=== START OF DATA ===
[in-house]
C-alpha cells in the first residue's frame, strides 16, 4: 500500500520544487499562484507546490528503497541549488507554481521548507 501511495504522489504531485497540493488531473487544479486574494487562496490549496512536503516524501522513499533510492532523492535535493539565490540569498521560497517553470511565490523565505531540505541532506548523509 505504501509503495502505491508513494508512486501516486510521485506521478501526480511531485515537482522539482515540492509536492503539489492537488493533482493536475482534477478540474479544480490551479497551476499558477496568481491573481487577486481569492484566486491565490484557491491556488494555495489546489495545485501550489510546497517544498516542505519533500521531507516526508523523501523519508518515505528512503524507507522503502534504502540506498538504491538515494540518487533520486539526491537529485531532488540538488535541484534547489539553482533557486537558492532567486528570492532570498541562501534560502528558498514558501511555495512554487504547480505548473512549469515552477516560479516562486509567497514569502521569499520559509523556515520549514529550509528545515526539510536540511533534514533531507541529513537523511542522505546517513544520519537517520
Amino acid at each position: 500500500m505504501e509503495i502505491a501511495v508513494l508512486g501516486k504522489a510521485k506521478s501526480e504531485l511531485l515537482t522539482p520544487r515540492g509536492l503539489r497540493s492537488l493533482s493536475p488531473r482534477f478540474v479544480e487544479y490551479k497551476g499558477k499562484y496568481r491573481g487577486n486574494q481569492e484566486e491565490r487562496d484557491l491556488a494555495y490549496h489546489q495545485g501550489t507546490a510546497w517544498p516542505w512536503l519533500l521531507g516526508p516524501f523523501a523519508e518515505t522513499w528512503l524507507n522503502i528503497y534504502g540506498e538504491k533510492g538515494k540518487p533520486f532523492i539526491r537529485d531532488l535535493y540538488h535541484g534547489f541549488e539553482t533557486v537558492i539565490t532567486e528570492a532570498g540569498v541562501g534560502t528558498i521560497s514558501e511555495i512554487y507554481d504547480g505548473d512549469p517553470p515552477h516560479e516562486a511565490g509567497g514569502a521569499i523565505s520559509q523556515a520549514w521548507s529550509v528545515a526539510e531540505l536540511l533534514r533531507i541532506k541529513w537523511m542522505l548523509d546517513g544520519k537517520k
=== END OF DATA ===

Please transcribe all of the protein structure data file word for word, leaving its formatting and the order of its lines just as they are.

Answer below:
[in-house]
C-alpha cells in the first residue's frame, strides 16, 4: 500500500520544487499562484507546490528503497541549488507554481521548507 501511495504522489504531485497540493488531473487544479486574494487562496490549496512536503516524501522513499533510492532523492535535493539565490540569498521560497517553470511565490523565505531540505541532506548523509 505504501509503495502505491508513494508512486501516486510521485506521478501526480511531485515537482522539482515540492509536492503539489492537488493533482493536475482534477478540474479544480490551479497551476499558477496568481491573481487577486481569492484566486491565490484557491491556488494555495489546489495545485501550489510546497517544498516542505519533500521531507516526508523523501523519508518515505528512503524507507522503502534504502540506498538504491538515494540518487533520486539526491537529485531532488540538488535541484534547489539553482533557486537558492532567486528570492532570498541562501534560502528558498514558501511555495512554487504547480505548473512549469515552477516560479516562486509567497514569502521569499520559509523556515520549514529550509528545515526539510536540511533534514533531507541529513537523511542522505546517513544520519537517520
Amino acid at each position: 500500500m505504501e509503495i502505491a501511495v508513494l508512486g501516486k504522489a510521485k506521478s501526480e504531485l511531485l515537482t522539482p520544487r515540492g509536492l503539489r497540493s492537488l493533482s493536475p488531473r482534477f478540474v479544480e487544479y490551479k497551476g499558477k499562484y496568481r491573481g487577486n486574494q481569492e484566486e491565490r487562496d484557491l491556488a494555495y490549496h489546489q495545485g501550489t507546490a510546497w517544498p516542505w512536503l519533500l521531507g516526508p516524501f523523501a523519508e518515505t522513499w528512503l524507507n522503502i528503497y534504502g540506498e538504491k533510492g538515494k540518487p533520486f532523492i539526491r537529485d531532488l535535493y540538488h535541484g534547489f541549488e539553482t533557486v537558492i539565490t532567486e528570492a532570498g540569498v541562501g534560502t528558498i521560497s514558501e511555495i512554487y507554481d504547480g505548473d512549469p517553470p515552477h516560479e516562486a511565490g509567497g514569502a521569499i523565505s520559509q523556515a520549514w521548507s529550509v528545515a526539510e531540505l536540511l533534514r533531507i541532506k541529513w537523511m542522505l548523509d546517513g544520519k537517520k